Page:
College to offer online bachelor's degree tailored for students with disabilities
Disability Scoop    Share    Share on FacebookTwitterShare on LinkedinE-mail article
A first-of-its-kind program is designed to make obtaining a four-year degree more attainable for people with developmental disabilities. The bachelor's degree program from Sage Colleges in Albany, N.Y., includes a traditional 120 credit hours, but features small classes, extra supports and a modified course schedule to meet the needs of students with other special needs. All class instructors will be trained to work with students with disabilities. More


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Study: Simple teaching tool boosts student reading performance
HealthCanal    Share    Share on FacebookTwitterShare on LinkedinE-mail article
Research shows that utilizing a freely available literacy tool results in significant advances in fundamental reading skills for elementary school students. The research focused on children who were at risk for a learning disability in reading. Researchers found that teachers whose reading curriculum incorporated Helping Early Literacy with Practice Strategies saw a significant increase in fluency and other reading skills. More

Educators seeking strategies to teach growing number of English-language learners with disabilities
Education Week's On Special Education Blog    Share    Share on FacebookTwitterShare on LinkedinE-mail article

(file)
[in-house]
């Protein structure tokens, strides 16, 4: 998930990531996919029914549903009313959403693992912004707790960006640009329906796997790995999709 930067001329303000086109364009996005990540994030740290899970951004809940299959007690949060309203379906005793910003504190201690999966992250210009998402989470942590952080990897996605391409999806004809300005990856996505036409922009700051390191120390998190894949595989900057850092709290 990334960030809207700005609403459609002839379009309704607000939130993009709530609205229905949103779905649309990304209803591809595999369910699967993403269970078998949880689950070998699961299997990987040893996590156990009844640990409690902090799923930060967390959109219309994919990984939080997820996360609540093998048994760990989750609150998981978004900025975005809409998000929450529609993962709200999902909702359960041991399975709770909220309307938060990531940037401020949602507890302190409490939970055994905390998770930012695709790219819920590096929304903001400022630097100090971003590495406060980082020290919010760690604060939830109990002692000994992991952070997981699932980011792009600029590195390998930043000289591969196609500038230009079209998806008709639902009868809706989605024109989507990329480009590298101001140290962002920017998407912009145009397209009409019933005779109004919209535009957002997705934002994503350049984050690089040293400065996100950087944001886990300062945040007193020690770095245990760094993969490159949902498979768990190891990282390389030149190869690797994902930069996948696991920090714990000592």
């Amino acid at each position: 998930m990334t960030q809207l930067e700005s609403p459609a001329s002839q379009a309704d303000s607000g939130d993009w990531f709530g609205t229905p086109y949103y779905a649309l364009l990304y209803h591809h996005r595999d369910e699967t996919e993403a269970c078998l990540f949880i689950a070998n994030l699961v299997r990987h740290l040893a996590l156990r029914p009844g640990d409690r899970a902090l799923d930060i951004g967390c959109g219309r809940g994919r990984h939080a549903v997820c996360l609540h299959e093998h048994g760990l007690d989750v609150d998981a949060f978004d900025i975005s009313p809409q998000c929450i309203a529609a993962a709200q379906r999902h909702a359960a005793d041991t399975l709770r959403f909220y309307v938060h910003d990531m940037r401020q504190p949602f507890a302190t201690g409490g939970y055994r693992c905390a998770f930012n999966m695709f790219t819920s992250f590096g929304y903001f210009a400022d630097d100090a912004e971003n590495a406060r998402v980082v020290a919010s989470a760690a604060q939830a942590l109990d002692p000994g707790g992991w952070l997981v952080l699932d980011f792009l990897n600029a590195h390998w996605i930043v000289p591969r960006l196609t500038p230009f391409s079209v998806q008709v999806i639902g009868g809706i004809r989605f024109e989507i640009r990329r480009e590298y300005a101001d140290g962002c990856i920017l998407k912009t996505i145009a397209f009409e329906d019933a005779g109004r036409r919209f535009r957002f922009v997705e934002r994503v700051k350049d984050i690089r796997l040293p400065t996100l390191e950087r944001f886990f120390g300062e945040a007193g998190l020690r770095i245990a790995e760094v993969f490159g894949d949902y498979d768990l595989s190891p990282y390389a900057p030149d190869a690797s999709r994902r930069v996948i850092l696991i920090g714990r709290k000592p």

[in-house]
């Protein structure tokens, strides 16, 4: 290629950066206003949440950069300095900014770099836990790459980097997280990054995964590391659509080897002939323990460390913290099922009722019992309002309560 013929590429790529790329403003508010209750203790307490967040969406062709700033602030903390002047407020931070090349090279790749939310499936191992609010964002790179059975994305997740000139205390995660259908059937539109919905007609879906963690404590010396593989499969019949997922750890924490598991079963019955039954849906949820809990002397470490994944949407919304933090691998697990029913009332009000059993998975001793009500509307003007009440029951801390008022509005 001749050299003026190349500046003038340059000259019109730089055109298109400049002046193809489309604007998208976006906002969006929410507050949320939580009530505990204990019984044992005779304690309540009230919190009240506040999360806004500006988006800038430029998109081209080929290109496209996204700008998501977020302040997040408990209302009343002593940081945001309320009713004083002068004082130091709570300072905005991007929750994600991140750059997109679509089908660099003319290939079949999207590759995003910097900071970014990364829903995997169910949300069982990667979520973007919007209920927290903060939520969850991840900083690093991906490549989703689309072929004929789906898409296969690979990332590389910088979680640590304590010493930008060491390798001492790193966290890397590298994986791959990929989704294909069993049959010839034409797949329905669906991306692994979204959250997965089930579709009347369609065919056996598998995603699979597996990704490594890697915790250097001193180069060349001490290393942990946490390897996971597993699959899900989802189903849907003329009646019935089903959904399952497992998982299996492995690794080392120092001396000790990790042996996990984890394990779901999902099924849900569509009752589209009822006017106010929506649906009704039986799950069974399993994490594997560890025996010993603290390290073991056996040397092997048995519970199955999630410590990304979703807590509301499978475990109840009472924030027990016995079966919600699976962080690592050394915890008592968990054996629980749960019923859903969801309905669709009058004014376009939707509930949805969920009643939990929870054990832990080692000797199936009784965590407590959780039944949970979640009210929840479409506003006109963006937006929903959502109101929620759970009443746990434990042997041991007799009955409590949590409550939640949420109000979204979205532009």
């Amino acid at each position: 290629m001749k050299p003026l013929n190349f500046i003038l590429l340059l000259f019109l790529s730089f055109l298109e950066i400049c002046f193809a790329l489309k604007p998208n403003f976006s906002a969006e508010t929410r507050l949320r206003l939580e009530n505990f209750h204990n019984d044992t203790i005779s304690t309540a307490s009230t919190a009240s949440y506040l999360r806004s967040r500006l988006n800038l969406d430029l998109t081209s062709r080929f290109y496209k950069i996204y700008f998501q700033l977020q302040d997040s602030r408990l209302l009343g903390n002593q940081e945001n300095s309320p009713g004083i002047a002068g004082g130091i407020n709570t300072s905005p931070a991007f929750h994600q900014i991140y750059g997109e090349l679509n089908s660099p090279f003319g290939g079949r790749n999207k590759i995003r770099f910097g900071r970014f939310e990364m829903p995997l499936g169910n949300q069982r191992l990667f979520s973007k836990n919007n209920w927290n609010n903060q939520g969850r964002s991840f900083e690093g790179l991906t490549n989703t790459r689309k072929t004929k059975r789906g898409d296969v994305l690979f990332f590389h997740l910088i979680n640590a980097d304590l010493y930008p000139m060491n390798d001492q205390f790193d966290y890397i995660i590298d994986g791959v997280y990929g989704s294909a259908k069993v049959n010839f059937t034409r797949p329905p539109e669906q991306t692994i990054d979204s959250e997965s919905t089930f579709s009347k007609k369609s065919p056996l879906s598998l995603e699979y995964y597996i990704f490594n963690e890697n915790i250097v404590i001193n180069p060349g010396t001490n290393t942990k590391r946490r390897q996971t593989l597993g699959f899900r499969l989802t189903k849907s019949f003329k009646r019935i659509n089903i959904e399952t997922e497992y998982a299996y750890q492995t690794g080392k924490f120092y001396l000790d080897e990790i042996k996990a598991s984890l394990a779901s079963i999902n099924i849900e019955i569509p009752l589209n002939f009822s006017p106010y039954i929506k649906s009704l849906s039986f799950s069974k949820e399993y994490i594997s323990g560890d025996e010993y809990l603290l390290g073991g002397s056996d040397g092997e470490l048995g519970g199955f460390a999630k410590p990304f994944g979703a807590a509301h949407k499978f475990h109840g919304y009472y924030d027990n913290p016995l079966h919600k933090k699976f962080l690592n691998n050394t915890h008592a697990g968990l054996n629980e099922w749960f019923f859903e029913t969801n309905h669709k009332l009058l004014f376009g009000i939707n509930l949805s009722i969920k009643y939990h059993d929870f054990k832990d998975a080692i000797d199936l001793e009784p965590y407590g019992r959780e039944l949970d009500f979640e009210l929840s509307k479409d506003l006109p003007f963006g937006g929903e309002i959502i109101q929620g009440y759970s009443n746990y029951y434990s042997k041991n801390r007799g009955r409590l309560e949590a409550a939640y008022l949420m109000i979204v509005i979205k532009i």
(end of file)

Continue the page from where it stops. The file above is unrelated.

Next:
With some states experiencing a 700 percent growth in the number of English learners in their schools between 1994 and 2005, the U.S. Department of Education expects the number of English learners with disabilities to increase, too. The U.S. Department of Education is offering $1.2 million for three projects that will figure out ways to best work with English-language learners who have a disability or are at risk of having one. More

No Child Left Behind on steroids
The Washington Post's Answer Sheet Blog    Share    Share on FacebookTwitterShare on LinkedinE-mail article
In this blog post, William J. Mathis, the managing director of the National Education Policy Center at the University of Colorado at Boulder, dissects a plan advanced by the Council of Chief State School Officers as a replacement for the school accountability system in No Child Left Behind. Mathis contends that the plan not only retains the most ineffective pieces of NCLB but magnifies them. More

Commentary: We're not so different, you and I
The Huffington Post    Share    Share on FacebookTwitterShare on LinkedinE-mail article
Nikki Luongo, a writer/agent in public relations, writes that upon being diagnosed with a learning disability she was told what she would never be able to do. She says that her nonverbal learning disability guided her to her passion — history and reading — which her father "tested" to convince her just how smart she was. More

Football team receives inspiration from program's former star with dyslexia
Las Vegas Sun    Share    Share on FacebookTwitterShare on LinkedinE-mail
article
The days of Lawrence Guy dominating the opposition for Las Vegas' Western High football team may be long gone, but they are not forgotten. Guy, a rookie with the Green Bay Packers and Arizona State University graduate, spoke with players this offseason. And when he spoke, they listened. More